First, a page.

"You might start justifying unnecessary purchases by thinking about all the rewards you're earning," says Kendal Perez, marketing manager for Kinoli Inc., the company that owns such money-saving websites as and "Use the app wisely to help earn rewards on items you already planned to purchase or try on."

Of course, the season of giving also means helping out those in need. The Charity Miles app, available on iOS and Android devices, allows you to earn money for charity from corporate sponsors simply by walking, running or biking. Here's how it works: just turn on the app, select a charity and press start. As you walk through the mall or bike or run to your favorite shopping destination, the app will track your distance and the money earned. Bikers earn up to 10 cents a mile, while walkers and runners earn up to 25 cents a mile. Participating charities include Habitat for Humanity, Feeding America, Autism Speaks and The Michael J. Fox Foundation for Parkinson's Research.

16 Black Friday Myths Busted
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Get Paid to Shop: Make Money While Buying Holiday Gifts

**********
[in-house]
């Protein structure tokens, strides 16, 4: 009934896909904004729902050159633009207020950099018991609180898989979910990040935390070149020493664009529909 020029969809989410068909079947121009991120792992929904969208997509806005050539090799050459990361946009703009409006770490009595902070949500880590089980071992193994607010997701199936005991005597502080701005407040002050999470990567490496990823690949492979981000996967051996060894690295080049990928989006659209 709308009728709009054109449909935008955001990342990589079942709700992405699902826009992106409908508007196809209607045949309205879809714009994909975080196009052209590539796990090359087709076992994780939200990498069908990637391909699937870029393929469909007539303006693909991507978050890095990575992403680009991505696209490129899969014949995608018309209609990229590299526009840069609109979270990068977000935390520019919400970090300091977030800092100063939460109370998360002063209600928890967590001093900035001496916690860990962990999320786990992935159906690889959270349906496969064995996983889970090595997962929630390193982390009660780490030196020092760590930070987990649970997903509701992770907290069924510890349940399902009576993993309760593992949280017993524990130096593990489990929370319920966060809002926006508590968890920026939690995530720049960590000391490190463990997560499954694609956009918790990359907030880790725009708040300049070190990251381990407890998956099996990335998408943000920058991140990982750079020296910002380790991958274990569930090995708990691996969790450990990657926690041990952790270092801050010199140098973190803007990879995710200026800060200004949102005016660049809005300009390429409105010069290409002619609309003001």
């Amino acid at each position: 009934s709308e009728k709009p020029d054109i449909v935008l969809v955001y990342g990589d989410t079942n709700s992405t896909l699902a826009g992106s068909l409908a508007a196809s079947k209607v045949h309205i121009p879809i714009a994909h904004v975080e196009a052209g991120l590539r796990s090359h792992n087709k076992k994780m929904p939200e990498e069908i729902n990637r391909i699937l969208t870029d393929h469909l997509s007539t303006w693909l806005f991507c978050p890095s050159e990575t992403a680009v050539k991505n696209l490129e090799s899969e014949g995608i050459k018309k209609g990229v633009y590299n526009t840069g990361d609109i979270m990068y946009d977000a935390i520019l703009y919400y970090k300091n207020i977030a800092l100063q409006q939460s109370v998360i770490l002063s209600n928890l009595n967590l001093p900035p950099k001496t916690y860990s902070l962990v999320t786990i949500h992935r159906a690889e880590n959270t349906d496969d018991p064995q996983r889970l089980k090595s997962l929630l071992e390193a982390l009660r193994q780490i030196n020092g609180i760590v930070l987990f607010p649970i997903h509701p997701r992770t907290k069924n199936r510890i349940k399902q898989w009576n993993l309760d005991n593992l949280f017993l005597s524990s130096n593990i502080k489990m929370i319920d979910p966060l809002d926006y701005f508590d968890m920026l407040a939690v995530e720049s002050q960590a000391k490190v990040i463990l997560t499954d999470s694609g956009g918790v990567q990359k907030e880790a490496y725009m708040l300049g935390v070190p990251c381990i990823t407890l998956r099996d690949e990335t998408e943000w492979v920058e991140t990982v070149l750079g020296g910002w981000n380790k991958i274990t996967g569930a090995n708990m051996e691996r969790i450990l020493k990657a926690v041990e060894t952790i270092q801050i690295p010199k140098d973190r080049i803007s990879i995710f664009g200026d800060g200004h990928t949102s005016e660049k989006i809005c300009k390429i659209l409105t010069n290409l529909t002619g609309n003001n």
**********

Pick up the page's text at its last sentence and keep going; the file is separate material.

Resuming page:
There's no stopping the holiday creep, and this year we expect the majority of Black Friday sales to commence on Thanksgiving Day, and some of the best deals might even sell out before Friday. Since there are only 26 days (three full weekends) between Black Friday and Christmas, we expect some Black Friday sales as early as two weeks before the namesake day.
Doorbusters are exceptionally low-priced items meant to generate buzz and lure shoppers into stores on Black Friday. Most retailers have very limited quantities of these products, and it's likely that only the first few shoppers in line will snag them. However, we expect to see more retailers offer guaranteed doorbusters, which won't be as scintillating, but have traditionally still been quite good.
While doorbusters are advertised in advance to bring shoppers in-store, over the years the competition between retailers has become so fierce that these hot deals have increasingly also made their way online. Data from previous years has shown that up to 70 percent of in-store Black Friday deals were also available online for the same price -- or less! Because Amazon (AMZN) and other sites will price-match even the hottest in-store offers from brick-and-mortar retailers like Best Buy (BBY), Target (TGT) and Walmart (WMT) many feel pressure to release deals online as well.
Watch the evening news and you'll see plenty of Black Friday mobs, fights, and brawls. Fortunately, most holiday shoppers will never witness such events. Sure, there will always be reports of overly-aggressive shoppers on Black Friday, but a majority of consumers express feeling a sense of camaraderie while waiting in line predawn. Plus, no store wants instances of violence associated with their name in the news, so they will do everything in their power to keep things orderly (including beefing up their staff).